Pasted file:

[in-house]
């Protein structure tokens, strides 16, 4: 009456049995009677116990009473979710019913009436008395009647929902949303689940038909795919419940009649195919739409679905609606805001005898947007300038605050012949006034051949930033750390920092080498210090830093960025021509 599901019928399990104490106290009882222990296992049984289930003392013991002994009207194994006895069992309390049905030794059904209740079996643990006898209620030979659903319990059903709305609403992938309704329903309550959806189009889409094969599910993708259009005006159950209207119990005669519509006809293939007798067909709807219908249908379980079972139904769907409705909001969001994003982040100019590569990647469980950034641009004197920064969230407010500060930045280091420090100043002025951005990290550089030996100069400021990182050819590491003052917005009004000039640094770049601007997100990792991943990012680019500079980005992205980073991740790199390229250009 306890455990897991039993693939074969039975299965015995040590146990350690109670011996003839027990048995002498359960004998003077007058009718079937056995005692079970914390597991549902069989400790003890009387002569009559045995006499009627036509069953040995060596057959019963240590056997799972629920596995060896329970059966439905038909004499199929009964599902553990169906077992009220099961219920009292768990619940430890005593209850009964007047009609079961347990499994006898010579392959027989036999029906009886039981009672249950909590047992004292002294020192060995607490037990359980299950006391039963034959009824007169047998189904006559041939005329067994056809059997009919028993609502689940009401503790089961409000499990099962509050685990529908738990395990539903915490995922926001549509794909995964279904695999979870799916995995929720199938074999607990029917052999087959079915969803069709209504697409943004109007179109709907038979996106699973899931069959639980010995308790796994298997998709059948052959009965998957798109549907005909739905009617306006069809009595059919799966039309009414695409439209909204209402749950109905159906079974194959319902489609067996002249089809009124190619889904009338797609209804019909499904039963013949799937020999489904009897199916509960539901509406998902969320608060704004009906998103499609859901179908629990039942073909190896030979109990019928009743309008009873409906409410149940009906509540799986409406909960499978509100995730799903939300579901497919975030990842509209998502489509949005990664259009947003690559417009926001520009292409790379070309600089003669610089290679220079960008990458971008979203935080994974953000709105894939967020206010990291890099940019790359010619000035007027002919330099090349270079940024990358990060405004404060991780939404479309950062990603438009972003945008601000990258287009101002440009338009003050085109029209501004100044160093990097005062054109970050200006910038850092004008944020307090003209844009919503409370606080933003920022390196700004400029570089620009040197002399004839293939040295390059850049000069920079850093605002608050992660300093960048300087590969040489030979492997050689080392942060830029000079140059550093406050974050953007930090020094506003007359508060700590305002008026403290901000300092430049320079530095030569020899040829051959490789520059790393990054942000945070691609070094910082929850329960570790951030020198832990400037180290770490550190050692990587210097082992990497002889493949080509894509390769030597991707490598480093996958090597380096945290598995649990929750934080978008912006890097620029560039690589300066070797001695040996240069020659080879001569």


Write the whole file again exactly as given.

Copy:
[in-house]
């Protein structure tokens, strides 16, 4: 009456049995009677116990009473979710019913009436008395009647929902949303689940038909795919419940009649195919739409679905609606805001005898947007300038605050012949006034051949930033750390920092080498210090830093960025021509 599901019928399990104490106290009882222990296992049984289930003392013991002994009207194994006895069992309390049905030794059904209740079996643990006898209620030979659903319990059903709305609403992938309704329903309550959806189009889409094969599910993708259009005006159950209207119990005669519509006809293939007798067909709807219908249908379980079972139904769907409705909001969001994003982040100019590569990647469980950034641009004197920064969230407010500060930045280091420090100043002025951005990290550089030996100069400021990182050819590491003052917005009004000039640094770049601007997100990792991943990012680019500079980005992205980073991740790199390229250009 306890455990897991039993693939074969039975299965015995040590146990350690109670011996003839027990048995002498359960004998003077007058009718079937056995005692079970914390597991549902069989400790003890009387002569009559045995006499009627036509069953040995060596057959019963240590056997799972629920596995060896329970059966439905038909004499199929009964599902553990169906077992009220099961219920009292768990619940430890005593209850009964007047009609079961347990499994006898010579392959027989036999029906009886039981009672249950909590047992004292002294020192060995607490037990359980299950006391039963034959009824007169047998189904006559041939005329067994056809059997009919028993609502689940009401503790089961409000499990099962509050685990529908738990395990539903915490995922926001549509794909995964279904695999979870799916995995929720199938074999607990029917052999087959079915969803069709209504697409943004109007179109709907038979996106699973899931069959639980010995308790796994298997998709059948052959009965998957798109549907005909739905009617306006069809009595059919799966039309009414695409439209909204209402749950109905159906079974194959319902489609067996002249089809009124190619889904009338797609209804019909499904039963013949799937020999489904009897199916509960539901509406998902969320608060704004009906998103499609859901179908629990039942073909190896030979109990019928009743309008009873409906409410149940009906509540799986409406909960499978509100995730799903939300579901497919975030990842509209998502489509949005990664259009947003690559417009926001520009292409790379070309600089003669610089290679220079960008990458971008979203935080994974953000709105894939967020206010990291890099940019790359010619000035007027002919330099090349270079940024990358990060405004404060991780939404479309950062990603438009972003945008601000990258287009101002440009338009003050085109029209501004100044160093990097005062054109970050200006910038850092004008944020307090003209844009919503409370606080933003920022390196700004400029570089620009040197002399004839293939040295390059850049000069920079850093605002608050992660300093960048300087590969040489030979492997050689080392942060830029000079140059550093406050974050953007930090020094506003007359508060700590305002008026403290901000300092430049320079530095030569020899040829051959490789520059790393990054942000945070691609070094910082929850329960570790951030020198832990400037180290770490550190050692990587210097082992990497002889493949080509894509390769030597991707490598480093996958090597380096945290598995649990929750934080978008912006890097620029560039690589300066070797001695040996240069020659080879001569």